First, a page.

Interview with Penelope Schott Interview with Penelope Schott

I first met Penelope Schott in November of 2008, shortly after her collection, A is for Anne: Mistress Hutchinson Disturbs the Commonwealth, won the Oregon Book Award for poetry. Schott has two new collections out: a chapbook, Under Taos Mountain: The Terrible Quarrel of Magpie and Tia, (© 2009, Rain Mountain Press, winner of the 2009 Ronald Wardall Poetry Prize), and a full-length collection, Six Lips, (© 2009, Mayapple Press). Together, the two collections illustrate Schott’s range as a poet and storyteller — from the playfully dark interchange between the narrator and magpie in Under Taos Mountain, to the deep reflections and ghost-like images found in Six Lips. She’s constantly working, and leaves herself open and available to the world of poetry around her. We started our conversation on the topic of work, and eventually wove our way around to process.

PS: I really think I work too much. I would like to have my dog Lily be my guru and teach me to lie around and steal.

DJ: Have your written Lily poems?

PS: In her voice? No.

DJ: When you say “working too much,” is it a balance thing? Too much mental work? Because I know you’re a walker and a swimmer.

PS: I’ve always had too much to do, and have always been organized enough to get everything done. Going to graduate school while working while raising kids . . . I was just always doing everything at once.

DJ: Coming out with two books . . . was it accidental that they both came out?

PS: Yes. I would not have chosen that. I actually wrote Under Taos Mountain quite a while ago. It kept being a finalist in chapbook contests. It was always the one where they’d print the other guy but wish they could print me. Finally it just won one. The poems are from about four or five years ago.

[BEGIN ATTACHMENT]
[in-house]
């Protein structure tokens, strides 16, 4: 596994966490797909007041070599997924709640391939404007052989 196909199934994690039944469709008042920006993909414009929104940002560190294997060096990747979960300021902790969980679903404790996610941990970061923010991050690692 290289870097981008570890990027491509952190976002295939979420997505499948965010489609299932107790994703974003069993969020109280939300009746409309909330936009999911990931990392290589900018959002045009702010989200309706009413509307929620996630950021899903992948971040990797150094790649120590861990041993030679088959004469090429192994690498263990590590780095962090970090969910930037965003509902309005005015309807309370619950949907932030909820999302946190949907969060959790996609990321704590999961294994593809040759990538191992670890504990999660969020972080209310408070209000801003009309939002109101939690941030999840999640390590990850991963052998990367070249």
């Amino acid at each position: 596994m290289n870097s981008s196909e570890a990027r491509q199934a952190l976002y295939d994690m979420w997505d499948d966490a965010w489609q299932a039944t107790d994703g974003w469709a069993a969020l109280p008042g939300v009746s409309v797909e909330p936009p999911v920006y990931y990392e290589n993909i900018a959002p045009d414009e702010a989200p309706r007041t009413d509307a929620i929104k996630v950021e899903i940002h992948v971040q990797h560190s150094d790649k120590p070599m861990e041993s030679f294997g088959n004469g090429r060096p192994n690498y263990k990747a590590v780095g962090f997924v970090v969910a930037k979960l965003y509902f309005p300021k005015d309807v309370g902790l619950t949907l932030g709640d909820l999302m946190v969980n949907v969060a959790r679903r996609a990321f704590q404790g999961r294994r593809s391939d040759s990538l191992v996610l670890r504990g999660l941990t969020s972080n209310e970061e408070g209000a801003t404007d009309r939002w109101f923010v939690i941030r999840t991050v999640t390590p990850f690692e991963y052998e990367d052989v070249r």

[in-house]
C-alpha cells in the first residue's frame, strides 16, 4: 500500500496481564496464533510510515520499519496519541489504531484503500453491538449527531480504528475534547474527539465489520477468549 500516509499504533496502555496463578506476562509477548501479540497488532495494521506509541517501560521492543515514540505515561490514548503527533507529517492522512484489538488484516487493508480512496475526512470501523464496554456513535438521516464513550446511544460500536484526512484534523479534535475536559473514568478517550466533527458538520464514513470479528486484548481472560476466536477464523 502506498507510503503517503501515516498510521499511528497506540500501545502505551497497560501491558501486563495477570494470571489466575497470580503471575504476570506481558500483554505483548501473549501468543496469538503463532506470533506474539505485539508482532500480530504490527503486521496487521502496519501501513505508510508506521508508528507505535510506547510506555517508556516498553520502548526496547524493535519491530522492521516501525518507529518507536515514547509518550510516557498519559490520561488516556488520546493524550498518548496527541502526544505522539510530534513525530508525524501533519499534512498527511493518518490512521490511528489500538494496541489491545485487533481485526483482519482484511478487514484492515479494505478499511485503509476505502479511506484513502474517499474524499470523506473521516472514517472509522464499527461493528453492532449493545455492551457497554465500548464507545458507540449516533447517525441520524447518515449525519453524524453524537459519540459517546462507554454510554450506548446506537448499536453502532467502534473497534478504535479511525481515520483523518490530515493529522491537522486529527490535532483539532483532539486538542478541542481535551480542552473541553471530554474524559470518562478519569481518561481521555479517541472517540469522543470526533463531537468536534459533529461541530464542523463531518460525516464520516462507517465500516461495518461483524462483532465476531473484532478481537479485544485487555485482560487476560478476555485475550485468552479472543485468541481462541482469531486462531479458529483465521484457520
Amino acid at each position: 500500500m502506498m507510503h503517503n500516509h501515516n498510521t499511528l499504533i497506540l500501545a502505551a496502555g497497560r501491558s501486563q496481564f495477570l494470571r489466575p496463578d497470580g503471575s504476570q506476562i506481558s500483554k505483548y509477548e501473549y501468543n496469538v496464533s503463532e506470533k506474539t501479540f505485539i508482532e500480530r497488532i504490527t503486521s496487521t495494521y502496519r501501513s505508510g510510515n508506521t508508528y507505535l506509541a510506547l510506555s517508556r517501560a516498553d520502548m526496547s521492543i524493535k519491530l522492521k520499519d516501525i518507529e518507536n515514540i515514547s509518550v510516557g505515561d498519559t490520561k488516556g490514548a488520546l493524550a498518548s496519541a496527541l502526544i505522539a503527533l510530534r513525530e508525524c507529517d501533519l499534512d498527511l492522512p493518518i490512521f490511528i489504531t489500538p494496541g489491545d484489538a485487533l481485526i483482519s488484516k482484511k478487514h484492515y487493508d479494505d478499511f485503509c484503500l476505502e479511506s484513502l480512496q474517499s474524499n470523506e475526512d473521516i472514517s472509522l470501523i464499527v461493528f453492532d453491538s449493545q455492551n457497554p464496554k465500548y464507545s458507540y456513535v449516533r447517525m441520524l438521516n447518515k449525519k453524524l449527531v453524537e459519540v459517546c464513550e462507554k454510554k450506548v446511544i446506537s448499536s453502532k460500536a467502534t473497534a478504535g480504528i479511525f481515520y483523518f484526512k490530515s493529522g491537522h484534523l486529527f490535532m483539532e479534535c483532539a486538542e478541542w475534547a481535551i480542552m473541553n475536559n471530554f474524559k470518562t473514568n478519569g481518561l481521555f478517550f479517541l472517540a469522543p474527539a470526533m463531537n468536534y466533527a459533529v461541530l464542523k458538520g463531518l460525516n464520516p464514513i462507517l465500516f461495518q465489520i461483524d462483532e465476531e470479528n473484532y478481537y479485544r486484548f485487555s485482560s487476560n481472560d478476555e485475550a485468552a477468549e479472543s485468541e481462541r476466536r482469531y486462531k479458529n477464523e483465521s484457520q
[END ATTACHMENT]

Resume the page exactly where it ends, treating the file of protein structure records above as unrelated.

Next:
DJ: And what about Six Lips?

PS: They’re since, May the Generations Die in the Right Order, probably in the last three years.

DJ: Then with regards to A is for Anne, were you writing any of these around the same time that you were going in and out of the Hutchinson persona?

PS: Rarely. When I start doing the historical narratives, it’s like writing a novel. As you can imagine, it’s totally engrossing.

Sometimes I feel funny being interviewed, because I feel everything I have to say I put into the poems.

DJ: Well, let me ask you the following, and maybe you can get an idea of where I’m coming from. Regarding the poem, “Heart Failure” — and I’ve seen a number of poems about your relationship with your mother — was there ever a point where the poem ended at the end of part one?

PS: Yes. They were two separate poems. I put them together.

DJ: What changed?

PS: I didn’t want to be as harsh a person as I sounded. That’s the honest answer. And if my sister ever read it and it ended at the end of part one, she would have never spoken to me again.

DJ: Is that a challenge for you, or a concern?

PS: As it happens in many families, my sister got along better with my mother, I got along better with my father. My mother died last April, and my sister is still in heavy mourning.

I talked to my sister this morning, and she just found out her son and his wife are having a baby girl. She said, “Mother would have been so happy.”

DJ: And that thought doesn’t cross your mind?

PS: The only time I think “my mother would have liked this” is when I go shopping. She loved to shop. I was always busy working and had no money. She would approve of me if I ever spent money.

DJ: I have two brothers. My mother used to say when we were kids that she was glad she had sons. Her relationship with my grandmother was always distant.

PS: I think there’s not enough separation between mothers and daughters. My mother was kind of anorexic, and also insufficiently separated from me. In her mind, I was obese.

DJ: Did she communicate that type of language to you?

PS: Absolutely. When I’d visit she’d come up and do the calipers, pinch my side, that sort of thing. I would say, “Gee, thanks Mom.”

DJ: Does your sister write?

PS: She’s a lawyer. We’re completely different.

DJ: Do you think being a poet helps you in the grieving process?

PS: I think people like you and me, because we’re attuned to different things, we’re just thinner skinned, and everything gets to us easier.